Agassiz's Glassfish, Ambassis agassizii Steindachner 1867

Other Names: Agassiz's Chanda Perch, Agassiz's Chanda-perch, Agassiz's Perchlet, Chanda Perch, Doody, Glassy Perchlet, Inland Chanda Perch, Olive Perchlet, Pale Perchlet, Silver Spray, Von Mueller's Perchlet, Western Chanda Perch, Western Olive Perchlet

Agassiz's Glassfish, Ambassis agassizii. Source: Gunther Schmida. License: All rights reserved


A small silvery-yellow to semi-transparent glassfish often with a darker olive-brown hue above, dusky scale margins forming a network pattern, and often broad dusky margins on the dorsal, anal and pelvic fins. Agassiz's Glassfish occurs in a variety of freshwater habitats in the Murray-Darling basin, although the species is naturally extinct in South Australia and Victoria.

Cite this page as:
Bray, D.J. & Thompson, V.J. 2024, Ambassis agassizii in Fishes of Australia, accessed 19 May 2024,

Agassiz's Glassfish, Ambassis agassizii Steindachner 1867

More Info


Historically found throughout the entire Murray-Darling Basin, but now extinct in Victoria and South Australia. Known from Rockhampton, Queensland, to Lake Hiawatha, New South Wales, with a translocated population in Swan Reach, South Australia. The species is thought to be naturally extinct in South Australia and Victoria.

Agassiz's Glassfish inhabits lakes, creeks, swamps, wetlands and rivers. Small schools are often seen around the vegetated edges of water bodies in areas of low flow.


Dorsal fin VII + I,7-9; Anal fin III,7-9; Pectoral fin 11-13; Caudal fin 14-15; Pelvic fin I, 5; Gill rakers 15-18 (lower limb first arch)

Body laterally compressed, elongate-oval shaped; greatest body depth 33.8 to 43.6 % SL; head length 35.1 to 40.4 % SL; snout length 7.1 to 9.6 % SL; eye large, diameter 11.6 to 14.8 % SL; mouth large, oblique; reach edge of jaw reaching to front of eye; teeth conical in jaws, on vomer and palatines; head with small spines; lateral line incomplete or in two sections, first dorsally to below spinous portion of dorsal with 0-11 tubed scales, second midlaterally on caudal peduncle with 0-15 pored scales.

Scales are cycloid and large, present on head; horizontal scale rows 10-12; vertical scale rows 24-27; cheek with 2 transverse scale rows.

Dorsal fin deeply notched, origin forward of pelvic fins; first dorsal spine small, projecting forward; anal fin below soft rays of dorsal fin; height of first dorsal fin 18.4 to 27.6 % SL; second dorsal spine longer than third dorsal spine or these spines about equal; third anal spine longer than second anal spine; anal and dorsal fins with scaly basal sheath; pectoral fins of moderate size; ventral fins large; caudal fin forked with rounded tips.


To 7.6 cm SL


Olive to semi-transparent with dusky scale margins forming a network pattern; a thin black line along middle of side, particularly evident on posterior half; fins mainly translucent except membrane between second and third dorsal-fin spines frequently blackish, and often a dusky, blackish blotch or vertical band on posterior portion of soft dorsal and anal fins, and similar marking on anterior part of pelvic fins.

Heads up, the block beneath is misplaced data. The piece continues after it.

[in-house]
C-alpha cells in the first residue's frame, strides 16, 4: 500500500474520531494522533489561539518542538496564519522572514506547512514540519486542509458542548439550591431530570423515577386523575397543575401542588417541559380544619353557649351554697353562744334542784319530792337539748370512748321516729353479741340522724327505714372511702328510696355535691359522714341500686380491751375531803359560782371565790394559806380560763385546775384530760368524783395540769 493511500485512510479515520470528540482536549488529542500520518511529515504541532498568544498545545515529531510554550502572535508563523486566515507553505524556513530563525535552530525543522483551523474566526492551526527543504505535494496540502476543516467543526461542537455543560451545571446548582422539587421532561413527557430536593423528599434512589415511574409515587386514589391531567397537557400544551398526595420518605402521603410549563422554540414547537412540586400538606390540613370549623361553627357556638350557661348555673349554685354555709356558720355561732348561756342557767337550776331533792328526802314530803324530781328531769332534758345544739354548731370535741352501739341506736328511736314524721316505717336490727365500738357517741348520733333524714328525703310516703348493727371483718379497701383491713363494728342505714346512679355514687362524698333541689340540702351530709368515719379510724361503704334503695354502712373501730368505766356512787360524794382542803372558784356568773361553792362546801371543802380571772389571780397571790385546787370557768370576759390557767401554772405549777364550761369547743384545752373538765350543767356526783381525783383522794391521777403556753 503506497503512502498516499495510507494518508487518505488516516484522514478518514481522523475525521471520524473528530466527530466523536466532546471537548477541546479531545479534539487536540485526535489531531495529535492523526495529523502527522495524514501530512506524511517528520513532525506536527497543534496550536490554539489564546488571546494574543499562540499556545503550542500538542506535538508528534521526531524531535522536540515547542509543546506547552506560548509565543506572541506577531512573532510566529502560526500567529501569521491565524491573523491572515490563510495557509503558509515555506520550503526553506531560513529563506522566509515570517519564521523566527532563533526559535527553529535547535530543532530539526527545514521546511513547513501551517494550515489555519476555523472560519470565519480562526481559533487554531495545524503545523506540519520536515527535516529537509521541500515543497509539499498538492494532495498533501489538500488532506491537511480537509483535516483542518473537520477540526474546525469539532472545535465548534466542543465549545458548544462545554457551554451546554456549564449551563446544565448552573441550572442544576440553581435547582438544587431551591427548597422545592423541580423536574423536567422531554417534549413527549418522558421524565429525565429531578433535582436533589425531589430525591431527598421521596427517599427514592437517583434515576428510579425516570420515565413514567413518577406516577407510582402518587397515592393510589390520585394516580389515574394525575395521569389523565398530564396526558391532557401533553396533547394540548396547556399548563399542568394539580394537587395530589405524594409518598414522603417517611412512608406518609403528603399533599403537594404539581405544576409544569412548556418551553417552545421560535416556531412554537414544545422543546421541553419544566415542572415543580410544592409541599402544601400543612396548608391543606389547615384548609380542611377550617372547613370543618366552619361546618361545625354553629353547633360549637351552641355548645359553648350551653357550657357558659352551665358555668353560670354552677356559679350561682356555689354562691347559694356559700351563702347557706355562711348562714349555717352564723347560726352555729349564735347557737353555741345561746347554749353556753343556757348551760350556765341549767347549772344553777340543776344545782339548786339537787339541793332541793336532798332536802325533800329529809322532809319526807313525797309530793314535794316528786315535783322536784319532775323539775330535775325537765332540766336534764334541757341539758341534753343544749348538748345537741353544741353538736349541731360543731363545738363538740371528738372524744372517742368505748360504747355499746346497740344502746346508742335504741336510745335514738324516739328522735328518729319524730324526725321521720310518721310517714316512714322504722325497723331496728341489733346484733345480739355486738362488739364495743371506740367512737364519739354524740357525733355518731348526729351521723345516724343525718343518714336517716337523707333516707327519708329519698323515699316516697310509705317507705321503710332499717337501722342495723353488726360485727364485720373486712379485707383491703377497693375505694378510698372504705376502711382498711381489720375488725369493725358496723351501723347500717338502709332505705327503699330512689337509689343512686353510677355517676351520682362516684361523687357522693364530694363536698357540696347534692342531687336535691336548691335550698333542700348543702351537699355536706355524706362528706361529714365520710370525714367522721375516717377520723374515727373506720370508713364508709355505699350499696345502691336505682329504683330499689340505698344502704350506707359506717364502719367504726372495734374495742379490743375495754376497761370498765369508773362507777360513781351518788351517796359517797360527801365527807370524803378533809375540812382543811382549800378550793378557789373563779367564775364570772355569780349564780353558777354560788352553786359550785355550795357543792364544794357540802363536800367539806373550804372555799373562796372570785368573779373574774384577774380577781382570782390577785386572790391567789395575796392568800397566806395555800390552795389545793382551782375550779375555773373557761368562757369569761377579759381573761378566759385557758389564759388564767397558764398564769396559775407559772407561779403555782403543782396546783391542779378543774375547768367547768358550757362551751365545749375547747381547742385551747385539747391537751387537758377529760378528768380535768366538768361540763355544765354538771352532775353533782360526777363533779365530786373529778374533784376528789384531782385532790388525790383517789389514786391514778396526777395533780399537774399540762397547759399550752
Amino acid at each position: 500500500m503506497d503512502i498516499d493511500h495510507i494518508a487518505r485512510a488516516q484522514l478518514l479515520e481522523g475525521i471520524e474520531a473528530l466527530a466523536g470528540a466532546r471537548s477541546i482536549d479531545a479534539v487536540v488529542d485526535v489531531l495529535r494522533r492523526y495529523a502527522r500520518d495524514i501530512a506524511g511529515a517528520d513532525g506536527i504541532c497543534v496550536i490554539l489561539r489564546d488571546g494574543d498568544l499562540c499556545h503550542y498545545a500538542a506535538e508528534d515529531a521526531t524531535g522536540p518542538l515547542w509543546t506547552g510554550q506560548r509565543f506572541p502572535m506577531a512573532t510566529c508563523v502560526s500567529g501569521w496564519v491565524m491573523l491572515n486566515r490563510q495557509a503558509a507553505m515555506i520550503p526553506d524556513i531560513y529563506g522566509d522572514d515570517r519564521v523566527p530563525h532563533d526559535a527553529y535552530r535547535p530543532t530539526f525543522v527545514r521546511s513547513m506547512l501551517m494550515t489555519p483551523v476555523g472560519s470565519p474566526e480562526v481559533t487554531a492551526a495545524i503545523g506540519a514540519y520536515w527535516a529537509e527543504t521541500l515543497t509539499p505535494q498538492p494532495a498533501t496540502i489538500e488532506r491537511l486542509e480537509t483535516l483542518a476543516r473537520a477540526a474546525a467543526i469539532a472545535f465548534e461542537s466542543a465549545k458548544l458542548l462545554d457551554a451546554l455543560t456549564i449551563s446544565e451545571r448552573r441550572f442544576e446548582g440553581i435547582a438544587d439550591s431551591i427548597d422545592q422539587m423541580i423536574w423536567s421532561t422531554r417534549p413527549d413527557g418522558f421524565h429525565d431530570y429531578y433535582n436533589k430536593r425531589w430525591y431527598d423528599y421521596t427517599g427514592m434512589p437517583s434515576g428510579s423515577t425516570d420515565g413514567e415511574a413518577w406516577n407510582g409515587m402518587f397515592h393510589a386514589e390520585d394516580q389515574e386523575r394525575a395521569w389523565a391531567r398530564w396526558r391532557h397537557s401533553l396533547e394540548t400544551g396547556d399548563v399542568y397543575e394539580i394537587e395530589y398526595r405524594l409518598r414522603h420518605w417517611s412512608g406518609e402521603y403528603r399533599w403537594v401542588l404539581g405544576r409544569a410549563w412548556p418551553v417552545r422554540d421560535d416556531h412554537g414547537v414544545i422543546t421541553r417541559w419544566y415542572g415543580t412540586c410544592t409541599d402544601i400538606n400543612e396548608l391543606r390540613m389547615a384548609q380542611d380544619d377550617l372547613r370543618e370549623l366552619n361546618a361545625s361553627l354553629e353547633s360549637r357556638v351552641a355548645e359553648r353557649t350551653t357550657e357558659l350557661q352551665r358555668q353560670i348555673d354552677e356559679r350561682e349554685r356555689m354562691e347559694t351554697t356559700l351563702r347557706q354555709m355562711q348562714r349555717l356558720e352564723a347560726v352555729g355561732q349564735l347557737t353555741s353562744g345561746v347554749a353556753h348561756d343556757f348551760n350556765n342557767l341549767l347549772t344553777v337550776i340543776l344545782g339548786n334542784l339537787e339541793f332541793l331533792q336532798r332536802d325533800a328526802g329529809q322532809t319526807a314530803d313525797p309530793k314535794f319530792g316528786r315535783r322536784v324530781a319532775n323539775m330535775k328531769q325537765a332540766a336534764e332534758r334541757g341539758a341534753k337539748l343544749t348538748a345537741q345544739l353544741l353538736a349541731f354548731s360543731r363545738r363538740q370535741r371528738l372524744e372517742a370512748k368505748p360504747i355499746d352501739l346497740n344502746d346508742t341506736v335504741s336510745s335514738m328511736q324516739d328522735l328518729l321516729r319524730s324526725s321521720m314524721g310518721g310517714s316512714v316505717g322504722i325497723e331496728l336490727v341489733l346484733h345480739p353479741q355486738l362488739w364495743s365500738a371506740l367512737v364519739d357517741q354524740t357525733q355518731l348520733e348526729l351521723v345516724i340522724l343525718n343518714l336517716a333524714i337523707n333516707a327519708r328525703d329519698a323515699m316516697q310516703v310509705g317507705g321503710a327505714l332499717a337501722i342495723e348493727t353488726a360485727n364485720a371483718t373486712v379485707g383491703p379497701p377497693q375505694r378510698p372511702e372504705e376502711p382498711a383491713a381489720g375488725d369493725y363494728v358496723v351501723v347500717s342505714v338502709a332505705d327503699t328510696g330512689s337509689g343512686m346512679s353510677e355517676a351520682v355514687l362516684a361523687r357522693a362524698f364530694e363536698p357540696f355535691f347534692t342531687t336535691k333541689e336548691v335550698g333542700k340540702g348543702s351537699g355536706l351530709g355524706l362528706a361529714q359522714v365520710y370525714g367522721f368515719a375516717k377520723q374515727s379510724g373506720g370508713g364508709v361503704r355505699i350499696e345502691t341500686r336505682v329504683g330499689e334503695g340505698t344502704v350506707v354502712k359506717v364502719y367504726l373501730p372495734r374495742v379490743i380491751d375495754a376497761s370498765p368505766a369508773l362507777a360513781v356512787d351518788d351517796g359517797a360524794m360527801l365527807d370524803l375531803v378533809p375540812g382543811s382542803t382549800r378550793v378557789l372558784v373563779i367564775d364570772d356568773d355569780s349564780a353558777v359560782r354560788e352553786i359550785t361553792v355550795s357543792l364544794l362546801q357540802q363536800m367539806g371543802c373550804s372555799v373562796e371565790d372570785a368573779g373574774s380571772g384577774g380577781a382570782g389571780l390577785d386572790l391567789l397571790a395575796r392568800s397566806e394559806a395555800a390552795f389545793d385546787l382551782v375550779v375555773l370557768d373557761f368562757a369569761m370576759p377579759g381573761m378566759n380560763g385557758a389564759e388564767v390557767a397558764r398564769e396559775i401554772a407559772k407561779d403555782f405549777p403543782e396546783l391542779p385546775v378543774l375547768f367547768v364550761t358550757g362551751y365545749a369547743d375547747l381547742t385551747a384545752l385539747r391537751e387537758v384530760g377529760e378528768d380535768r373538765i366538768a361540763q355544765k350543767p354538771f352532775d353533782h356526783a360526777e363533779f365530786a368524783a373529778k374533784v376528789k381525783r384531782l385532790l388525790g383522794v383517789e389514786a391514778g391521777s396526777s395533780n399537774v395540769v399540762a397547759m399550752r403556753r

Feeds on mostly on small insects and crustaceans.


The entire life cycle is completed in freshwater, and males and females mature at 1 year of age. Spawning occurs from September to December amongst aquatic vegetation in water temperatures between 23-25 C. Females lay small adhesive spherical eggs (0.7 mm diameter) that attach to aquatic vegetation and rocks on the bottom.

Larvae hatch after 5-7 days at 22ºC at a length of 3 mmTL. Swimming and feeding commences after 4-5 days (up to 9 days). Larvae school at the surface for around a month.


Sold in the aquarium industry.


  • IUCN Red List : Least Concern
  • This species has undergone a significant decline in most of the Murray Darling Basin, and is naturally extinct in South Australia and Victoria.

    Although the reasons for this decline are largely unknown, habitat degradation, predation by introduced species (especially by Eastern Gambusia and Redfin Perch), and river regulation are be contributing factors.

    Similar Species

    Ambassis agassizii is similar in appearance to Ambassis sp. (Northwest Glassfish) of north-western and central Australia but differs in having a shorter spinous dorsal fin and fewer scales in a complete row around the caudal peduncle (=14 versus 15-16 in A. sp.)


    Species Citation

    Ambassis agassizii  Steindachner, 1867, Sber. Akad. Wiss. Wien 55(1): 9. Type locality: Fitzroy River, Queensland.


    Bray, D.J. & Thompson, V.J. 2024


    Atlas of Living Australia

    Australian Faunal Directory

    Catalog of Fishes

    Agassiz's Glassfish, Ambassis agassizii Steindachner 1867


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    Steindachner, F. 1867. Über einige Fische aus dem Fitzroy-Flusse bei Rockhampton in Ost-Australien. Sber. Akad. Wiss. Wien 55(1): 9–16 figs 1–2  

    Unmack, P.J. 2001. Biogeography of Australian freshwater fishes. Journal of Biogeography 28: 1053-1089.

    Quick Facts

    CAAB Code:37310009

    Behaviour:7.6 cm SL

    Conservation:IUCN Least Concern

    Fishing:Aquarium fish



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